Campfire Cooking! My 5 Favorites

07/20/2009 05:12 am ET | Updated May 25, 2011
  • Maria Rodale CEO and Chairman of Rodale, Inc. and book author

I was one of those naughty Girl Scouts who only joined the troop when it was about to go on the camping trip. I knew I would get some good food cooked over an open wood fire. I think we made some sort of hamburger stew in a tin can that was so yummy!

Now that I'm a grown-up, I've got my own campfire pit at my house, complete with an iron cooking grate I bought at Cabela's. What I love about cooking over a campfire is that you can really only focus on the fire and the food, so there's a good amount of sitting, with family and kids coming over to hang out. It's actually quite relaxing, if slightly strenuous. We are heading into prime campfire-cooking season, so here are my five favorite things to cook:

1. Organic hot dogs on a stick. Not just any brand, but Applegate Farms' The Great Organic Uncured Hot Dog, made from grass-fed beef. They're not fancy, but they're primal and so yummy. Plus, anyone can cook one.

2. Trout and potatoes and greens. Or any fresh-caught fish you can catch. But we all love trout here. I take my big roasting pan, lay down some olive oil, and place the trout on top of it. Then I boil some potatoes and put them in among the fish (they're already mostly cooked, so they just get crispy over the fire). I also add chard, spinach, or kale, chopped finely. Then I add butter. And salt and pepper, of course. There is no need for turning, just let everything cook until the trout is crispy on the bottom and the greens are wilted (and crispy where they met the butter). Double yum!

3. Buffalo Burgers. Sure, you can make regular burgers or steaks. But a good thick buffalo burger makes you feel like a true American. Don't forget to heat up the buns over the flame, as well. Serve with all your favorite fixins, but try not to eat more than two.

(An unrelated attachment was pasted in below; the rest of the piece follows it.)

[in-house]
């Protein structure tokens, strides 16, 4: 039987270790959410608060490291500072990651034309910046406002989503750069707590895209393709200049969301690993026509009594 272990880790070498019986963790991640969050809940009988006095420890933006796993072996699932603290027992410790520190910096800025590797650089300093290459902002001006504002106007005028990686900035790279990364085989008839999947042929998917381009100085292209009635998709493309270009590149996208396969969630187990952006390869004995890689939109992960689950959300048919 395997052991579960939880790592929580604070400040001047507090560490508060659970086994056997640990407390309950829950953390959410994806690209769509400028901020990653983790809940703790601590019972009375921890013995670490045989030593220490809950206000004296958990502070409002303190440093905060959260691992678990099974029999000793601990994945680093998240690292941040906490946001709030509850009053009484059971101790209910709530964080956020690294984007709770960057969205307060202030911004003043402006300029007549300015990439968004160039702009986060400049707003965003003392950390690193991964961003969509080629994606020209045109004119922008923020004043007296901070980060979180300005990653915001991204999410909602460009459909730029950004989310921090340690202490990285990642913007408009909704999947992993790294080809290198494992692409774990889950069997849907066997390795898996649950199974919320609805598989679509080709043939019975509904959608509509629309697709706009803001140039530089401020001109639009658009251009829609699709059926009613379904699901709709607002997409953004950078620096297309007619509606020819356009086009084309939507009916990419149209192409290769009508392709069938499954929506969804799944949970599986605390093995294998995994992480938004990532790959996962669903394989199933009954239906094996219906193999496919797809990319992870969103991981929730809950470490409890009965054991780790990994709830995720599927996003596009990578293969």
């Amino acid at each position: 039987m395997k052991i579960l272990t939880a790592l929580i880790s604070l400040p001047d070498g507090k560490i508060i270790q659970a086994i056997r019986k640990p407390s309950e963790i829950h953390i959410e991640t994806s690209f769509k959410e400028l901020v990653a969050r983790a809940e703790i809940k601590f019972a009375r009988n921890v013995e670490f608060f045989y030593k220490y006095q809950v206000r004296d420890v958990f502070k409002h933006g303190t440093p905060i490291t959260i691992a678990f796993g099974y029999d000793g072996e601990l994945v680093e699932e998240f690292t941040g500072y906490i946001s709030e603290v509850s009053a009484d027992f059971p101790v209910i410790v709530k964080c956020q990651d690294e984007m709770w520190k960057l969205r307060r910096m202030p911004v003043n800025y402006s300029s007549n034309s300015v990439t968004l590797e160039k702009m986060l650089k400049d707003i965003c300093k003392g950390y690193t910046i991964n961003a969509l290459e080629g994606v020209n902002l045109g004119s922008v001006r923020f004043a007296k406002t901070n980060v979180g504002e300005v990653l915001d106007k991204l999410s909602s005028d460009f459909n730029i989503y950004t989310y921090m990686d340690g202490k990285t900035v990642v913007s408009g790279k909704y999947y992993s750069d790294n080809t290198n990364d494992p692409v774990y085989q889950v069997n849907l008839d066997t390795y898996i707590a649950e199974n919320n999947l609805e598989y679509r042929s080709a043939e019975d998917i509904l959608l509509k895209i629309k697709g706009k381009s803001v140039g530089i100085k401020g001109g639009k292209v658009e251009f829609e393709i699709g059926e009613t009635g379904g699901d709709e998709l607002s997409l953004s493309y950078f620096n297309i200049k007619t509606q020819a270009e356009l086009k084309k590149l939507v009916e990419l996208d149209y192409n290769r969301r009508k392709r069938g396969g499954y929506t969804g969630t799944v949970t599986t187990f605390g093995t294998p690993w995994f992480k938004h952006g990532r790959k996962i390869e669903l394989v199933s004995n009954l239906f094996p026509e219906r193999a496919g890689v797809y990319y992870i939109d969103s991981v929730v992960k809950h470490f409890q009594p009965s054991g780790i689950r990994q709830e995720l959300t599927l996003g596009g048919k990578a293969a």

4. S'mores. I know, I know, so predictable. But I have figured out how to make them ALMOST all-organic. Most organic marshmallows don't melt quite right, so you still need to buy the air-puffed kind. Then get the Newman's Own organic chocolate bar of your choice, add some organic graham or cinnamon graham crackers, and voilà! See, I learned something at that Girl Scout camp.

5. Fruit, sugar, and butter in a cast-iron pan. Basically, take a cast-iron pan like the kind you can find in my store. Cut up any kind of fruit you like -- cherries, peaches, apples, or bananas work best. Sprinkle with sugar and butter, and leave it alone on the fire till it's all bubbly and browned. When the fruit is all caramelized, take it off the fire, and serve with some vanilla ice cream. Super yum!

One piece of advice, in addition to the usual fire safety tips (don't leave a fire unattended, clear the brush around it, have water handy, don't let kids near it, and so forth): If your campfire is not very bright, it's best to cook while there's still some daylight left. It can be hard to see whether the food is done or not when it's dark out and the fire is underneath the pan.

Happy campfire cooking! If you have any other good suggestions, I'd love to try them.

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